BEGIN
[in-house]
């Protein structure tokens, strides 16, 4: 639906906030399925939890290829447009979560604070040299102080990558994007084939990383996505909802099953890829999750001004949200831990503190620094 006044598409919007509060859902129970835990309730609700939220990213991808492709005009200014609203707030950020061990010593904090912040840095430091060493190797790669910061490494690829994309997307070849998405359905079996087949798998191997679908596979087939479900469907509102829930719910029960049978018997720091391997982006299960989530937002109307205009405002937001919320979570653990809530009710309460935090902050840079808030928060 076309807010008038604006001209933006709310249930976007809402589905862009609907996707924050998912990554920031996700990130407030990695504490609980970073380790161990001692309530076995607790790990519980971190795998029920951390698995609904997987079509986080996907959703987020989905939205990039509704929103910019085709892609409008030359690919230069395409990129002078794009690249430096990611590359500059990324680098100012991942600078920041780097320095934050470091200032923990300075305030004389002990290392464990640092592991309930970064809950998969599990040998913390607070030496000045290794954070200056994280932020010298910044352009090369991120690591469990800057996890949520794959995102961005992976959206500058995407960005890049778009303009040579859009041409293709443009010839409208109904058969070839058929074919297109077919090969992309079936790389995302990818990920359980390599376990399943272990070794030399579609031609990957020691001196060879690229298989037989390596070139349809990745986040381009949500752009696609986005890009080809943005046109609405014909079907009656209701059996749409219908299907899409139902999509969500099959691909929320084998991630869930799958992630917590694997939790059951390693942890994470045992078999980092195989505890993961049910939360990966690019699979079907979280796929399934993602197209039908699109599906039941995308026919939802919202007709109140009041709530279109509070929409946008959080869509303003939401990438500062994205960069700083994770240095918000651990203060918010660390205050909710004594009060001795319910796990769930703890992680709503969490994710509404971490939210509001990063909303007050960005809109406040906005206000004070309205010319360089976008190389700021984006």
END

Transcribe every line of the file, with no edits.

[in-house]
């Protein structure tokens, strides 16, 4: 639906906030399925939890290829447009979560604070040299102080990558994007084939990383996505909802099953890829999750001004949200831990503190620094 006044598409919007509060859902129970835990309730609700939220990213991808492709005009200014609203707030950020061990010593904090912040840095430091060493190797790669910061490494690829994309997307070849998405359905079996087949798998191997679908596979087939479900469907509102829930719910029960049978018997720091391997982006299960989530937002109307205009405002937001919320979570653990809530009710309460935090902050840079808030928060 076309807010008038604006001209933006709310249930976007809402589905862009609907996707924050998912990554920031996700990130407030990695504490609980970073380790161990001692309530076995607790790990519980971190795998029920951390698995609904997987079509986080996907959703987020989905939205990039509704929103910019085709892609409008030359690919230069395409990129002078794009690249430096990611590359500059990324680098100012991942600078920041780097320095934050470091200032923990300075305030004389002990290392464990640092592991309930970064809950998969599990040998913390607070030496000045290794954070200056994280932020010298910044352009090369991120690591469990800057996890949520794959995102961005992976959206500058995407960005890049778009303009040579859009041409293709443009010839409208109904058969070839058929074919297109077919090969992309079936790389995302990818990920359980390599376990399943272990070794030399579609031609990957020691001196060879690229298989037989390596070139349809990745986040381009949500752009696609986005890009080809943005046109609405014909079907009656209701059996749409219908299907899409139902999509969500099959691909929320084998991630869930799958992630917590694997939790059951390693942890994470045992078999980092195989505890993961049910939360990966690019699979079907979280796929399934993602197209039908699109599906039941995308026919939802919202007709109140009041709530279109509070929409946008959080869509303003939401990438500062994205960069700083994770240095918000651990203060918010660390205050909710004594009060001795319910796990769930703890992680709503969490994710509404971490939210509001990063909303007050960005809109406040906005206000004070309205010319360089976008190389700021984006």